The king of the Julian Alps, the highest mountain of Slovenia and an iconic climb for most of the nation, Triglav rules its kingdom of jagged peaks, stunning lakes and deep valleys. Strategically positioned in the heart of Triglav National Park, actually the only national park of Slovenia, its somewhat pointed summit lures the crowds in summer, but the question today is who’s up for the challenge in the snow? Because the reward is simply finger-licking sweet!
I always wanted to see the ice kingdom which the winter Mount Snežnik is famous for and possibly ski among the frozen silhouettes. You see, since the mountain is close to the sea (only 28 km), it receives more precipitation, which in combination with strong winds can build incredible ice structures on anything that sticks up the ground. Thus the lodge at the top puts on an otherworldly ice cover, while dwarf pines, which sporadically cover the highest parts of the plateau, turn completely white and resemble an exhibition of art work rather than trees. Really spectacular!
What a weird weekend. It started with big plans but ended up with nothing tangible worth bragging about. In contrast to what you must be thinking right now, no, it was still a great weekend, just very different from expected. We walked up an icy trail and we’d have been ok with that if it hadn’t been for the rain which gradually intensified into a heavy downpour. The next day, I fought with incredible amounts of soft wet snow with each step sinking into knee-or- butt deep snow. In the rain again. While I’m usually not a quitter, I quit both hikes. The only things I didn’t quit last weekend were a sunrise hike up to Šmarna gora with my doggy pal Lisa and sauna pampering with my girlfriends.
Ice climbing has never been my thing. Ever since the climbing accident ten years ago, I’ve steered myself away from the vertical and kept my step safer on the trail instead. A few weeks ago, though, the news arrived about frozen waterfalls in the Hell Gorge near Ljubljana; being such a rare sight I decided to duck out of my comfort zone and join my friends the next morning for an ice-climbing session in the Hell.
I’ve written about climbing our highest peak over and over and over again. It’s strikingly beautiful and climbing it fills you with indescribable emotions way beyond exhilarated. But then again, Triglav is surprisingly demanding and even in perfect conditions a serious ascent. Experienced climbers describe winter ascents to Slovenia’s highest peak as a true challenge. You want to do it safely? Climb it with a mountain guide. Seriously.
As soon as my husband and I finished work for the week, we quickly hurried towards Gorenjska and left our car in the parking below the Matizovec farm at the foothill of the Košuta massif. In fact, Košuta is the largest massif in Slovenia with its 10 km (6.2 mi) long crest and as many as 12 mountains over 2 K. The goal for the evening was to hike to Kofce, a mountain hut at 1.488 m (4,882 ft), and record a time-lapse video of the sunset in the mountains.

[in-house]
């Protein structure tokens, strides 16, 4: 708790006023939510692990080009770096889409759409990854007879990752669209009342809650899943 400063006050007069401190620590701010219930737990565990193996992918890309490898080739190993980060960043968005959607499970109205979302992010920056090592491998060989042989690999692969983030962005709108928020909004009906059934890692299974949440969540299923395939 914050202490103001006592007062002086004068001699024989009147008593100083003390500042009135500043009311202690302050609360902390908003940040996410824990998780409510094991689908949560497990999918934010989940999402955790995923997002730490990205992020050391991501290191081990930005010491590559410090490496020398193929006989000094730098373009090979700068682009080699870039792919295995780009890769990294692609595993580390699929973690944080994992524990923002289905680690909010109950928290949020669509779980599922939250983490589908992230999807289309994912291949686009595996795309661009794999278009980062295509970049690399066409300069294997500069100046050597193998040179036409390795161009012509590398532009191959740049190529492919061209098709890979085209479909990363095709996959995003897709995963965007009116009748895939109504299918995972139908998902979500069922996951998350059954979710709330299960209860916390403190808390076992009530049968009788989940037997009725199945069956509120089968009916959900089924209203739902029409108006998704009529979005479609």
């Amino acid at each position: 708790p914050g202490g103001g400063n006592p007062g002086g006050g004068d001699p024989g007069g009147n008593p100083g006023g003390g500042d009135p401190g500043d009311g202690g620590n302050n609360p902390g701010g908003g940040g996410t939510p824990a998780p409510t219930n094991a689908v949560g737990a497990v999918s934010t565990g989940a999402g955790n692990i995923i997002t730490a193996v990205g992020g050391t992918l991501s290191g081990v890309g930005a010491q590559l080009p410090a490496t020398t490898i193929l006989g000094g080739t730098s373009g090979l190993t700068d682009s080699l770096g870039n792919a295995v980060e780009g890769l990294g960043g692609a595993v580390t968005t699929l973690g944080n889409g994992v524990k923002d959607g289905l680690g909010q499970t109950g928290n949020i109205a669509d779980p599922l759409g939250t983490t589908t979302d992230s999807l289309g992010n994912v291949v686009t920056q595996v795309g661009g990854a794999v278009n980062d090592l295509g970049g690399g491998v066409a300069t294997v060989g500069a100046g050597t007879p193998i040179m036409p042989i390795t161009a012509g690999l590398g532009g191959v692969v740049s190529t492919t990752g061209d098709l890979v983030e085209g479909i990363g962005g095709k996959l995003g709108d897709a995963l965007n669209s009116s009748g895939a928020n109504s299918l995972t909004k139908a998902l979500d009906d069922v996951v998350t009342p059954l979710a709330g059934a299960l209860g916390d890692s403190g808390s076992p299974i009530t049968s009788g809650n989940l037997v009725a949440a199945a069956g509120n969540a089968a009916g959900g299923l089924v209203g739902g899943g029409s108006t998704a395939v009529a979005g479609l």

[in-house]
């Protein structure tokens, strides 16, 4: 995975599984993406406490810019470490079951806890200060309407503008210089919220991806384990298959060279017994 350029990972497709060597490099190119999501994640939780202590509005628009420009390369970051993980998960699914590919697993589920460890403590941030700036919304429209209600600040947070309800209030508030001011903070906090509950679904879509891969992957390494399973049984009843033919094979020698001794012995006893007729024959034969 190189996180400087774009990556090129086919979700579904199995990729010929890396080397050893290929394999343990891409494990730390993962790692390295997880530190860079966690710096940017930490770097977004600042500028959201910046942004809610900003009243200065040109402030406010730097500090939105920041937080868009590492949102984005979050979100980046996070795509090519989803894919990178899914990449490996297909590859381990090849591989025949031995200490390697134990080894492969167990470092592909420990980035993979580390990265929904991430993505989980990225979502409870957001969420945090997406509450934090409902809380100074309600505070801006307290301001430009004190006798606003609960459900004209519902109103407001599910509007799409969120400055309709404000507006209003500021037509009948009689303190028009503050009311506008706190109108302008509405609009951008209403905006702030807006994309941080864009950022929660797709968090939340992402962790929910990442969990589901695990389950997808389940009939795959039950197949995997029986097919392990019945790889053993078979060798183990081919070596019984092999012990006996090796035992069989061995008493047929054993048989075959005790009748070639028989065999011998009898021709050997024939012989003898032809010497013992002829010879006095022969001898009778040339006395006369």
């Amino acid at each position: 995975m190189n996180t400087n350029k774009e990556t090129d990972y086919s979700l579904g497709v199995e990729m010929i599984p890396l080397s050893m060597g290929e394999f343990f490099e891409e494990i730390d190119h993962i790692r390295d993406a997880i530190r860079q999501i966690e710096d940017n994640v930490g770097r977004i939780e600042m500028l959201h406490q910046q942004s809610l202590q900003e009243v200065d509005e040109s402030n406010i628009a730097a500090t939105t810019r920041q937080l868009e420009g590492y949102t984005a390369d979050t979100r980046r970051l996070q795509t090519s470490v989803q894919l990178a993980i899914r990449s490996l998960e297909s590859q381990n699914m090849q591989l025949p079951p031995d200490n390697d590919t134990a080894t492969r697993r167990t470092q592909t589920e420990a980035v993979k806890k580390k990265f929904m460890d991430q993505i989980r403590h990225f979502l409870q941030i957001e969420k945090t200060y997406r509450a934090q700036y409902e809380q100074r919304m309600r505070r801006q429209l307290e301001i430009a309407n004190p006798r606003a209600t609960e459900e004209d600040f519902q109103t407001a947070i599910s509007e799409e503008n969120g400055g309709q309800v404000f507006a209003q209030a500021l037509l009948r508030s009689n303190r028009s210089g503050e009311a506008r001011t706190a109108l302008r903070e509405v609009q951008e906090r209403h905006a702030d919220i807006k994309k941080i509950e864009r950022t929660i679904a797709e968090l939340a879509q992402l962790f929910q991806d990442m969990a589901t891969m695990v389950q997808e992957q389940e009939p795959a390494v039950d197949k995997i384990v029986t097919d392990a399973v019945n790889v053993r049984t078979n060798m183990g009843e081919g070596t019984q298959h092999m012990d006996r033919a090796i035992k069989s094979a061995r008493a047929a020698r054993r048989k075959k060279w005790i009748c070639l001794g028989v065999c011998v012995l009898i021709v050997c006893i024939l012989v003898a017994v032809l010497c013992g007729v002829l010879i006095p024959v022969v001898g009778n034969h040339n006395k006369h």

There are days when I need a challenge and days when I just need to take it easy, relax, even meditate in a way. That’s how I pick mountains. I usually turn in for the night with a ready backpack, but no real plan where to go the next day, only to make one during my morning ritual. If it seems impossible to decide in the evening, it all clears up in the morning. My Wednesday pick two weeks ago was no different.
I woke up early when others were still sound asleep, an hour before my actual alarm. I set out in complete darkness and drove towards the mountains. Since the snow was still fresh from the day before, the greater risk of avalanches outweighed my wish for a true adventure. My safest bet, thus, was Mt. Begunjščica, a 2,060-m or 6,760-ft mountain in the Karawanks range, also called a mountain of a hundred ravines. I figured it would make a great winter escapade; nothing technical, just pure pleasure.
It was neither an easy nor a short trail with 2,930 ft (893 m) of elevation gain and some sections covered in ice and slippery compact snow. As an experienced hiker and a parent, I knew it was a long shot of actually reaching the top with a small child, but we gave it a try nonetheless. It is all about the journey, anyway.
Storzic, Dec. 2, 5026 Ft / 1532 m elevation gain, 6 hours car – top- car. At 2132 m / 6994 Ft high it is one of the highest mountains in the Slovenian Kamnik-Savinja Alps.
I used to hike mountains all the time, on weekends, after work, during holidays, or whenever there was an opportunity. Now, times are a bit different. With two little rascals on my back, we prefer small hills rather than great peaks, and even those usually turn into long and tiring daily trips. This time, I took a day off work, dropped the kids in day care and school, and started off to one of my favorite mountains, Storzic. It felt amazing.